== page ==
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100Guest Name: Mr. PRIYA GURJAR
Country: United States
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Travel Date: 18/12/1918
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Book Choice: Apsara Theatre Show


The West Mebon is a temple at Angkor, Cambodia, located in the center of the West Baray, the largest reservoir of the Angkor area. The temple's date of construction is not known, but evidence suggests the 11th Century during the reign of King Suryavarman I or Udayadityavarman II.

Ruins of the central island temple of the West Baray. West Mebon is in poor shape, consisting primarily of a single wall displaying some carvings in fair condition. The carvings exhibit some of the first examples of carvings of animals in natural, non-mythological scenes, reminiscent of carving on Baphuon. West Mebon may have originally housed a renowned bronze Buddha statue which is now held at the National Museum in Phnom Penh. The West Baray, though ancient, is filled with water year round and has become a local recreational area. Take route #6 west from town. Turn right about 3 km past the airport turnoff. A short boat ride is necessary to visit the ruins.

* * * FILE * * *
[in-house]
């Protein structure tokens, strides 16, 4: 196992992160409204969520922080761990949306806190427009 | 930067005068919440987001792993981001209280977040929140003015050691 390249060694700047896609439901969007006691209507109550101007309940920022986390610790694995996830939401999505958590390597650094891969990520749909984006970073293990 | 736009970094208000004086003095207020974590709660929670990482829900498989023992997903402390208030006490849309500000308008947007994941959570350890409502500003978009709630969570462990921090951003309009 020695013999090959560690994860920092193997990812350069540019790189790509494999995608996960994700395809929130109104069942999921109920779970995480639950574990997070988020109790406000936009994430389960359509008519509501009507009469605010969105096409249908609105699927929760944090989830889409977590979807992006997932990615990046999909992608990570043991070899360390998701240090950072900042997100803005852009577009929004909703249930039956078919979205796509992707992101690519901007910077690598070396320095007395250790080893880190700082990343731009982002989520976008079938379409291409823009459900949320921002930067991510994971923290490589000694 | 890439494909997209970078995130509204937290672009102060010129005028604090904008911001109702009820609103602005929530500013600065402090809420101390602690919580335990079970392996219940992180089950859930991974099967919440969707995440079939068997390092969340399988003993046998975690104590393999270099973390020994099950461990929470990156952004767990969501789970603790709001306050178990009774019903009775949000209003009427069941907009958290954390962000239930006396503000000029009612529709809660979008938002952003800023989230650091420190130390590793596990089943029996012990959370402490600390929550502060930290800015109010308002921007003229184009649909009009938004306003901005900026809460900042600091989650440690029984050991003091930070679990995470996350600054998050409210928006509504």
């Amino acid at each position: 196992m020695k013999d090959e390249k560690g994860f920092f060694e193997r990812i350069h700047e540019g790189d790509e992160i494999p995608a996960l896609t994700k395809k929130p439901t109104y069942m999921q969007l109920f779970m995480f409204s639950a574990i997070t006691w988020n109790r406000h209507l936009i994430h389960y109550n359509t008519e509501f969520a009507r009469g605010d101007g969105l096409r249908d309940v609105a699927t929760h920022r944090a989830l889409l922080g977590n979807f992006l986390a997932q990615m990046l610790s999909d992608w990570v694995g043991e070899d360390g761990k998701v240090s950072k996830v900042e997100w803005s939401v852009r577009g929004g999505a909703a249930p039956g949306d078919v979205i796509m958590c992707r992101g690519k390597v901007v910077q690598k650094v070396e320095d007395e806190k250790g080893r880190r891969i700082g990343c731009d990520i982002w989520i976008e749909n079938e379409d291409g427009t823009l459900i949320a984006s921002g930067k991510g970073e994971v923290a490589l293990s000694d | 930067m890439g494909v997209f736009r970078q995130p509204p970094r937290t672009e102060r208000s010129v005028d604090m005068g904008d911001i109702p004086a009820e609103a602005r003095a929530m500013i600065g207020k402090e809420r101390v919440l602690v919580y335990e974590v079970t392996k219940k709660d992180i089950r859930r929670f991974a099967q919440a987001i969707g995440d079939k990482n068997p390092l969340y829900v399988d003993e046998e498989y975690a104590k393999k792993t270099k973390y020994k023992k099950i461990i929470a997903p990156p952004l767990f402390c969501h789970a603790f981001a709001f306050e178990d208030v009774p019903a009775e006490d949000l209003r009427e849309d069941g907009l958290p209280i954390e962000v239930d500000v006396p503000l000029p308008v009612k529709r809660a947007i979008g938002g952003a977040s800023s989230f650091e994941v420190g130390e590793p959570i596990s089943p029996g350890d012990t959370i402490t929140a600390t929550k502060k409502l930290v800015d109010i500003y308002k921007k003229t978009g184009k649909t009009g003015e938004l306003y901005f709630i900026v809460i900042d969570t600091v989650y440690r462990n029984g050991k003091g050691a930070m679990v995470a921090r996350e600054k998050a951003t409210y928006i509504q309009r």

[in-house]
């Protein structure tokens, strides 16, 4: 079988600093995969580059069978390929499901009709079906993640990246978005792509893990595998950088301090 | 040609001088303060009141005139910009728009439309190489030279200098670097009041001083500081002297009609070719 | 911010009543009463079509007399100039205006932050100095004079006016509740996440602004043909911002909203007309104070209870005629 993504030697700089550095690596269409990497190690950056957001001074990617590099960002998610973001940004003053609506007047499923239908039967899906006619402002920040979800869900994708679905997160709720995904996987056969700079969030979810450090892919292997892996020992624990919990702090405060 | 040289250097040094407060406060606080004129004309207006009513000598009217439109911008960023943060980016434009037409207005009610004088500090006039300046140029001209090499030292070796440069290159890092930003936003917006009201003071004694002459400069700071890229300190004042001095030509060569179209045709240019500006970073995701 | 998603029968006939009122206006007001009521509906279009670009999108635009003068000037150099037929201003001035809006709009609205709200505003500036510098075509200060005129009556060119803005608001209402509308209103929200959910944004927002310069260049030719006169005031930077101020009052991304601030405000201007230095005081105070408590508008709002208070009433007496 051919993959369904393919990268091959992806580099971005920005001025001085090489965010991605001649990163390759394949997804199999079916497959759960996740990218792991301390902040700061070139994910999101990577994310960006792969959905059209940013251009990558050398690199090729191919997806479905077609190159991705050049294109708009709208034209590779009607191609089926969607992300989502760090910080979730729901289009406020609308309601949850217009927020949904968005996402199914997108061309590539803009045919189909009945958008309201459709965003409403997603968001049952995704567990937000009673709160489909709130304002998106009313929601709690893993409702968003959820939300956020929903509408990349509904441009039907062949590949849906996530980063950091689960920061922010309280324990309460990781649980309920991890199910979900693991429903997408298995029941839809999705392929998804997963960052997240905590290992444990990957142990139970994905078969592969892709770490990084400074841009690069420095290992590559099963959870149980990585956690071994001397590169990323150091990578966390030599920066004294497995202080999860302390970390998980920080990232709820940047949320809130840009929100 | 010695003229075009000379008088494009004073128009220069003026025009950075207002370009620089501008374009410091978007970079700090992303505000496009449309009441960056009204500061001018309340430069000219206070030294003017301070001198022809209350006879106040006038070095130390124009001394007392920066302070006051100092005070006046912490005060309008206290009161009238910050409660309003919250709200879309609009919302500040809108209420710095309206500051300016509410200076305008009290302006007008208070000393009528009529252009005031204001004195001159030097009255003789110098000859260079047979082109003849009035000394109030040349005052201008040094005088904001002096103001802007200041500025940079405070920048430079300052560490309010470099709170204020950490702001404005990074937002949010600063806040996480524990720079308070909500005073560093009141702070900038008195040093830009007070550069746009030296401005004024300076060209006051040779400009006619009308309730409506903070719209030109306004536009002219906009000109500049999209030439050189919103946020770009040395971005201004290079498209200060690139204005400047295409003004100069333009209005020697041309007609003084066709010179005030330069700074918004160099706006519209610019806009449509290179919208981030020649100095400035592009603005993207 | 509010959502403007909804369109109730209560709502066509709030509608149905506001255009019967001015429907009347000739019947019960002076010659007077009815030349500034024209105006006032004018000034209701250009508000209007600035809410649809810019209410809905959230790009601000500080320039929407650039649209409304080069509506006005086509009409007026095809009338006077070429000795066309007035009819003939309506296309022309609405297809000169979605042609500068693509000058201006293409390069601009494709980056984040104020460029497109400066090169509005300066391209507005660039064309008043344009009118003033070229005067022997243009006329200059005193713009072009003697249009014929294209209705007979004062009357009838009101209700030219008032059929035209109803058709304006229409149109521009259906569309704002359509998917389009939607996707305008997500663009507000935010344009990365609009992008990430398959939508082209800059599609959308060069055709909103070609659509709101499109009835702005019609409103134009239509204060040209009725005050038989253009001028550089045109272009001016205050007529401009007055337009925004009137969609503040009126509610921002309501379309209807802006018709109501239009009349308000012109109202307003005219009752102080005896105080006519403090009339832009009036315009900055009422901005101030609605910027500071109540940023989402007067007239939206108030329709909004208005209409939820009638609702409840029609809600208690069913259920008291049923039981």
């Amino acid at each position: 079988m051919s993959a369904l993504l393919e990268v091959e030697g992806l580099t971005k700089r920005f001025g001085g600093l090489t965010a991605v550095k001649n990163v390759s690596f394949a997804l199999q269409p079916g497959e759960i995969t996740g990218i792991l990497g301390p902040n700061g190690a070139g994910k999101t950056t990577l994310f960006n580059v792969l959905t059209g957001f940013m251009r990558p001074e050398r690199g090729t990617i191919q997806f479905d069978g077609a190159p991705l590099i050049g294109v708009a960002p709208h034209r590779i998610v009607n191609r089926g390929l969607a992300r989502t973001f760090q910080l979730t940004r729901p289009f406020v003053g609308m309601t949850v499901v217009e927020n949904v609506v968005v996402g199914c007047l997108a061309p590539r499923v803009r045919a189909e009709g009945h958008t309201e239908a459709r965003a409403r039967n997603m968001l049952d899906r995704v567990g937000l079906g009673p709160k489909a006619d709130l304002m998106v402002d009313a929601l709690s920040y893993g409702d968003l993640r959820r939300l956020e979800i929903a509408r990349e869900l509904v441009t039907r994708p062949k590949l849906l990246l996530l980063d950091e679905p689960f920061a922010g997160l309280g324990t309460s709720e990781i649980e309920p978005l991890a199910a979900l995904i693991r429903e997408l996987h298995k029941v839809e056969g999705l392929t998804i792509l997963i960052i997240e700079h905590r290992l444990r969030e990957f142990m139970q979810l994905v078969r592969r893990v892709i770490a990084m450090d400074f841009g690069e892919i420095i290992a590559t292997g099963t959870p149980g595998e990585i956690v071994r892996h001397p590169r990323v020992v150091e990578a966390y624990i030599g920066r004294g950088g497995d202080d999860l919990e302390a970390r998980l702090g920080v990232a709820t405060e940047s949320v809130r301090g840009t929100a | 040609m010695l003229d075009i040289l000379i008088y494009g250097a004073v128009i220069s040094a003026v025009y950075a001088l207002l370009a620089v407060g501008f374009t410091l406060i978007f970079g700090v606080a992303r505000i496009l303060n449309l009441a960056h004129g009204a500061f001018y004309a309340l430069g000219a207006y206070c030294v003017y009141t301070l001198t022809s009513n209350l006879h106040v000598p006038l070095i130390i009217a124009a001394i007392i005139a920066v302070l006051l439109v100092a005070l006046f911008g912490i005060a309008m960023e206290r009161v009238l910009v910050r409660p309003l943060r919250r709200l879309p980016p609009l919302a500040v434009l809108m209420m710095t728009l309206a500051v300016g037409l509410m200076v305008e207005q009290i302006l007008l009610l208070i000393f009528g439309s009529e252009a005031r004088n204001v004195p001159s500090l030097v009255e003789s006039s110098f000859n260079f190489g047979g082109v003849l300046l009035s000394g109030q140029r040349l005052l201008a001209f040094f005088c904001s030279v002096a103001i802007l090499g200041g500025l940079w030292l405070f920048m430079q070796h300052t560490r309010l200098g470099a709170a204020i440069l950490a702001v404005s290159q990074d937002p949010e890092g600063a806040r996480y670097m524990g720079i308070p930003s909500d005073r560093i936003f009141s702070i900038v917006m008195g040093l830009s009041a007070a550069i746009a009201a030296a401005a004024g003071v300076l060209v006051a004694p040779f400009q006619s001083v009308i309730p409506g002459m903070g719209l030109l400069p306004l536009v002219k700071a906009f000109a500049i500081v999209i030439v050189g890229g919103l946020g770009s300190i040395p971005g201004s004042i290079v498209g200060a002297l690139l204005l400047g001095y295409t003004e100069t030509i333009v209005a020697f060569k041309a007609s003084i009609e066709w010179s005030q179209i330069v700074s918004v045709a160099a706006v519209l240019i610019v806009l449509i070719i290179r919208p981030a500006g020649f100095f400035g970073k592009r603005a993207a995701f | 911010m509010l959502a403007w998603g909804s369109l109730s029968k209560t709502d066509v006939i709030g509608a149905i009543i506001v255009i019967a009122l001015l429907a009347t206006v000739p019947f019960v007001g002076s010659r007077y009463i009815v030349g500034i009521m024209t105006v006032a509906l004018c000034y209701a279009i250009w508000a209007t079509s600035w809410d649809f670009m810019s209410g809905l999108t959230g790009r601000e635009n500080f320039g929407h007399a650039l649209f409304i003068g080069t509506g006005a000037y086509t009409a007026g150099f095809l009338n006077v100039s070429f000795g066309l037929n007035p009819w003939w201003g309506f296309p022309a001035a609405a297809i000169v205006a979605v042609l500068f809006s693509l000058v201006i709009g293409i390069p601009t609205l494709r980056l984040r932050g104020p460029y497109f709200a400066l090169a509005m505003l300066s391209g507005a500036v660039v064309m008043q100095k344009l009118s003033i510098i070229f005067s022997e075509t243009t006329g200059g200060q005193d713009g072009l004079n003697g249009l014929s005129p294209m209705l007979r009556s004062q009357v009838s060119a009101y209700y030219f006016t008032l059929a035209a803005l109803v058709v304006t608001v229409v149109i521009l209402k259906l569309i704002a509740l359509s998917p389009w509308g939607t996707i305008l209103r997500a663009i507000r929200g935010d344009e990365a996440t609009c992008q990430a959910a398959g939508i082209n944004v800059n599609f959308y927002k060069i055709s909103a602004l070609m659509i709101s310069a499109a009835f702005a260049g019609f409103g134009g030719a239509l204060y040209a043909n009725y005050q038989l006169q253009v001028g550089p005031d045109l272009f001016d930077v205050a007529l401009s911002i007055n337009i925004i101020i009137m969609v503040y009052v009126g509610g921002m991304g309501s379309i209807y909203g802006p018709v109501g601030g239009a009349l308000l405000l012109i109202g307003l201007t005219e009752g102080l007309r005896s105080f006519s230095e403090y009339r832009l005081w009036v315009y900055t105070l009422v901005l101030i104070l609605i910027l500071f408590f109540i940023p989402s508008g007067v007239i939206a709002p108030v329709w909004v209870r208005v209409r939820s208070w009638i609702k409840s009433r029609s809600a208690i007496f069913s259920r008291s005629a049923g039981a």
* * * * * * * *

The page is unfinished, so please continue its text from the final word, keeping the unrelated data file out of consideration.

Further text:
Location of East Mebon

In the dry season today, it is reachable by land. In rainy season, the waters of the 7,800-meter-long baray rise and the temple, located on a site higher than the baray's floor, becomes an island.


Khmer architects typically surrounded temples with moats that represent the Hindu sea of creation. The West Mebon, located amid waters so vast that they can seem like a real sea, takes this religious symbolism to the ultimate level.


The temple was built to a square design, with sides measuring about 100 meters. Each side had three tower-passages crowned with stone lotus flowers and arrayed about 28 meters apart. In the center of the square was a stone platform linked to the eastern wall by a laterite and sandstone causeway.

Today the platform, causeway and much of the east wall and towers remain; the other sides are largely gone, though their outlines in stone are visible when the baray's waters are low. There is no central sanctuary to be seen, though the platform may have supported some comparatively small structure in times past.

The reclining Vishnu

In 1936, the West Mebon yielded up the largest known bronze sculpture in Khmer art, a fragment of the reclining Hindu god Vishnu. The fragment includes the god's head, upper torso and two right arms.

A local villager is said to have dreamt that an image of the Buddha was buried in the West Mebon and wished to be freed from the soil. Subsequent digging unearthed the statue of Vishnu. The Chinese diplomat Zhou Daguan, who visited Angkor at the end of the 13th Century, wrote that the East Mebon, the temple at the center of the East Baray, another large reservoir in the Angkor area, had a large image of Buddha with water spurting from its navel. Many scholars believe that Zhou mistook the Vishnu statue for a Buddha image and misrecorded its location.

The statue, which in complete form would have measured about six meters long, entered the collection of the National Museum in Phnom Penh. It has also been shown abroad, including in Washington D.C.